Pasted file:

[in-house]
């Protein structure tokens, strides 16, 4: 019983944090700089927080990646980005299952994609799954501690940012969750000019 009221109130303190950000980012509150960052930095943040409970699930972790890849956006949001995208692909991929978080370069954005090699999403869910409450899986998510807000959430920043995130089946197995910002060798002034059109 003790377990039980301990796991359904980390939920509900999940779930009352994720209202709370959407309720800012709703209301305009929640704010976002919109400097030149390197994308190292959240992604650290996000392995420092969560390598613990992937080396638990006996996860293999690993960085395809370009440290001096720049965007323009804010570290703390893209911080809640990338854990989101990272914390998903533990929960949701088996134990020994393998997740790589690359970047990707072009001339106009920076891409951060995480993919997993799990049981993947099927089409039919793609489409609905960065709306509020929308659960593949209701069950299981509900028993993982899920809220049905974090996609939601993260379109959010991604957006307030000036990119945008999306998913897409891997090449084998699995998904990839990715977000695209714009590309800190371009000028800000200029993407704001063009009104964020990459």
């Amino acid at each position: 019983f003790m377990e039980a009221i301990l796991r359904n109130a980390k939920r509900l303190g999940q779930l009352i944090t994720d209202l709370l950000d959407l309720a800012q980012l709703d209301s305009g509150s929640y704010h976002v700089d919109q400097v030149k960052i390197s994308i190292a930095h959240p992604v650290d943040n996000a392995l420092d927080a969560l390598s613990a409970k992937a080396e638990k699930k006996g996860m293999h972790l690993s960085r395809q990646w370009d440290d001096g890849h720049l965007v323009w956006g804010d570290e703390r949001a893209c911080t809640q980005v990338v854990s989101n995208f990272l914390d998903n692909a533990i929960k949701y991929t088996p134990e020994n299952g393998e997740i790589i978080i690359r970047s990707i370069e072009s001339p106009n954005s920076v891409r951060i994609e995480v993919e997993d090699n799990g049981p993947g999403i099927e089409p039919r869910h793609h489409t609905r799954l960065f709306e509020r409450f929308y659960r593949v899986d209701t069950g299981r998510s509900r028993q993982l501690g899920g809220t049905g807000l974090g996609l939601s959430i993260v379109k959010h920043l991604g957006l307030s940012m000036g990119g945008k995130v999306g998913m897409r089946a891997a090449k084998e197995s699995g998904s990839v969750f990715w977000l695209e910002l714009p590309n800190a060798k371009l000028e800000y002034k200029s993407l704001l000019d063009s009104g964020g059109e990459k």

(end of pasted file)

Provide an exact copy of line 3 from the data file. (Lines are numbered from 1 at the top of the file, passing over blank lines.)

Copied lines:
């Amino acid at each position: 019983f003790m377990e039980a009221i301990l796991r359904n109130a980390k939920r509900l303190g999940q779930l009352i944090t994720d209202l709370l950000d959407l309720a800012q980012l709703d209301s305009g509150s929640y704010h976002v700089d919109q400097v030149k960052i390197s994308i190292a930095h959240p992604v650290d943040n996000a392995l420092d927080a969560l390598s613990a409970k992937a080396e638990k699930k006996g996860m293999h972790l690993s960085r395809q990646w370009d440290d001096g890849h720049l965007v323009w956006g804010d570290e703390r949001a893209c911080t809640q980005v990338v854990s989101n995208f990272l914390d998903n692909a533990i929960k949701y991929t088996p134990e020994n299952g393998e997740i790589i978080i690359r970047s990707i370069e072009s001339p106009n954005s920076v891409r951060i994609e995480v993919e997993d090699n799990g049981p993947g999403i099927e089409p039919r869910h793609h489409t609905r799954l960065f709306e509020r409450f929308y659960r593949v899986d209701t069950g299981r998510s509900r028993q993982l501690g899920g809220t049905g807000l974090g996609l939601s959430i993260v379109k959010h920043l991604g957006l307030s940012m000036g990119g945008k995130v999306g998913m897409r089946a891997a090449k084998e197995s699995g998904s990839v969750f990715w977000l695209e910002l714009p590309n800190a060798k371009l000028e800000y002034k200029s993407l704001l000019d063009s009104g964020g059109e990459k």